Josh LanceJosh Lance

Consumer Debt Is A Stone Cold Killer

I was recently helping out a client by returning some of their old cable and internet equipment to the Big Cable company. I volunteered to do this simple task as there was a Big Cable service center near my office.   I thought I could quickly stop by the service center, drop off the equipment, and be on my way, but the Big Cable service center is not designed for this. The Big Cable service center is designed to be a wasteland that you never want to venture near in order that if you ever thought about changing or cancelling your cable service that you would think twice before doing so.  I went to service center and stood in a line for 30 minutes just to drop off some equipment.  During my time in the line, I overheard multiple customers have the same dialogue with the customer service rep.  They would state something to the effect of “I am trying to cut back my expenses and get out of debt and I want to cancel or significantly downgrade my cable services.”  Its not surprising to hear this (although I was surprised that the reps were able to connive the customers into keeping their services by offering $10 off a month or in a couple of cases got the customer to pay MORE each month).  It is surprising though, that many people get caught up in rampant consumer debt and take no responsibility in changing their consumption behavior in order to get out of their consumer debt. Consumer Debt is a stone cold killer.

I consult with people about their personal finances and their budgets on a fairly regular basis.  In many cases, people are get to a point that consumer debt spirals out of control and they seek help.  When I come across a situation like this, I go through a discussion of their financial health and how to get fiscally fit.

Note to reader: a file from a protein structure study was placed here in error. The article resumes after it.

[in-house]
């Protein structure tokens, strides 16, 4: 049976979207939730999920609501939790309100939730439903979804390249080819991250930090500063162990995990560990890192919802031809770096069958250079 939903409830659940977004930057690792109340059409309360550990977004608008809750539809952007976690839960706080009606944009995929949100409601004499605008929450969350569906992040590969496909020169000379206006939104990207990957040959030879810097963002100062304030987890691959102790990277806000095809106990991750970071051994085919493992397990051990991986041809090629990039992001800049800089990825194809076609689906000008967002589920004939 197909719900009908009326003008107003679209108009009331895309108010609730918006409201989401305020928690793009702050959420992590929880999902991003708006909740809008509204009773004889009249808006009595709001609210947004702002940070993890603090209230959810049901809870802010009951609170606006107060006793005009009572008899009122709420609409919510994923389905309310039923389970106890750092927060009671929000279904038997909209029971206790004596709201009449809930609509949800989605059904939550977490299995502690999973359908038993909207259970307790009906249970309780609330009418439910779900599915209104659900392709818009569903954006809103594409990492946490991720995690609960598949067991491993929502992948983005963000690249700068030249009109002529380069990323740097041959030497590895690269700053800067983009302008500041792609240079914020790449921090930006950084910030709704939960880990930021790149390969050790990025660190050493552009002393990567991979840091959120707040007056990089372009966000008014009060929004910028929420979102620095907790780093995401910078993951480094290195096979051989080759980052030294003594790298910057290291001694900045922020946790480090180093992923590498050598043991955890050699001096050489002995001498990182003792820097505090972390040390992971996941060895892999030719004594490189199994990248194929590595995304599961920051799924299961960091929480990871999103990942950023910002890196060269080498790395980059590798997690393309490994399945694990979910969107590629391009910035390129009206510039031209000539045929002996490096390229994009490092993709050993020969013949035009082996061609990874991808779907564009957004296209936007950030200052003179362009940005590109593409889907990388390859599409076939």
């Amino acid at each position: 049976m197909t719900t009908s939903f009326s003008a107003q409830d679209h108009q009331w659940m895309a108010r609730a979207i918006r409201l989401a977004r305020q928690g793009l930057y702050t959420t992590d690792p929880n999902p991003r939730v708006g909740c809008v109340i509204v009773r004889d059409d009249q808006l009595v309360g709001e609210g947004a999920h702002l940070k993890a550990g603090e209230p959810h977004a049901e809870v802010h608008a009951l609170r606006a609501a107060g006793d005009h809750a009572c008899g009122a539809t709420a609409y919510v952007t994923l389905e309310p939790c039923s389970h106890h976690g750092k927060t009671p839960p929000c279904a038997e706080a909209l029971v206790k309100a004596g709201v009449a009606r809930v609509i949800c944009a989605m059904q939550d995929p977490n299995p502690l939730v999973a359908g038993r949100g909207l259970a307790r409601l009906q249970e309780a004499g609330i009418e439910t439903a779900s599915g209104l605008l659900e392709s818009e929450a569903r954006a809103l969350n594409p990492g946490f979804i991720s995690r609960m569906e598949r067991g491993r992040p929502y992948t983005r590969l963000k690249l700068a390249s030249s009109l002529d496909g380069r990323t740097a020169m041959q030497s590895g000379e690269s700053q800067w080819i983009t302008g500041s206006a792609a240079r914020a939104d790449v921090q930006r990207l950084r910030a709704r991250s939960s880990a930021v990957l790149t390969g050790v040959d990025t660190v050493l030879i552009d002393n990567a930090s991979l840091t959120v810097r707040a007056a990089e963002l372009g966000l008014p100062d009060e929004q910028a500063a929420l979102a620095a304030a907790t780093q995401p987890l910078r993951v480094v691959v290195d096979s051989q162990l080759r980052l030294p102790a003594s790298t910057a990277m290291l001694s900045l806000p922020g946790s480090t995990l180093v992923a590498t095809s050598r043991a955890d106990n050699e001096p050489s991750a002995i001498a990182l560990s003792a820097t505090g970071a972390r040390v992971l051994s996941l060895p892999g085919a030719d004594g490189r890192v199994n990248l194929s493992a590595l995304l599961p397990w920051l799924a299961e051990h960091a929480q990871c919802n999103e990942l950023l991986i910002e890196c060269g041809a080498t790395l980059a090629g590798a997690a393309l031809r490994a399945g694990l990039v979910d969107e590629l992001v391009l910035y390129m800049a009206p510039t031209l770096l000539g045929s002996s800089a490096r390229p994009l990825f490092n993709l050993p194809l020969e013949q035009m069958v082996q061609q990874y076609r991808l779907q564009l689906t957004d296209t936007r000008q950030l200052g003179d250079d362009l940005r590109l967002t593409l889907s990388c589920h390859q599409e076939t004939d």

The financial disease that is usually apparent is rampant consumerism and its symptoms are large amounts of consumer debt and a lifestyle that is not compatible with their financial situation.  Too often, people try to cure the symptoms by declaring bankruptcy or trying to pare back spending with little cuts here and there.  Declaring bankruptcy or making little cuts won’t cure the disease of rampant consumerism.  Clipping coupons will not cure the disease problem (in fact, couponing usually causes the disease to grow).  The only way to cure the disease is to get out of the rampant consumerism.  So what is rampant consumerism?

Rampant consumerism is treating money as a perishable commodity that must be spent or used in order to gain its maximum utility to accommodate or enhance the lifestyle of its owner without regard to the future opportunity costs of doing so.   With consumer debt so easily available, rampant consumerism can easily flourish since the costs of dealing with the disease aren’t know until the future.  If you were to eat a piece of chocolate cake every day, you would probably enjoy it, and at first not see any discernible impact to your life.  But after doing that for a year or two, you may notice that you are gaining weight or not feeling as good as you did before.  If you kept on eating chocolate cake, you make become obese or get diabetes.  Most of us understand that eating chocolate cake everyday, while tasty, is ultimately not good for us. If we understand that, then why do we needlessly spend money or take on consumer debt to spend even more money, when ultimately that just as bad for us as eating chocolate cake daily?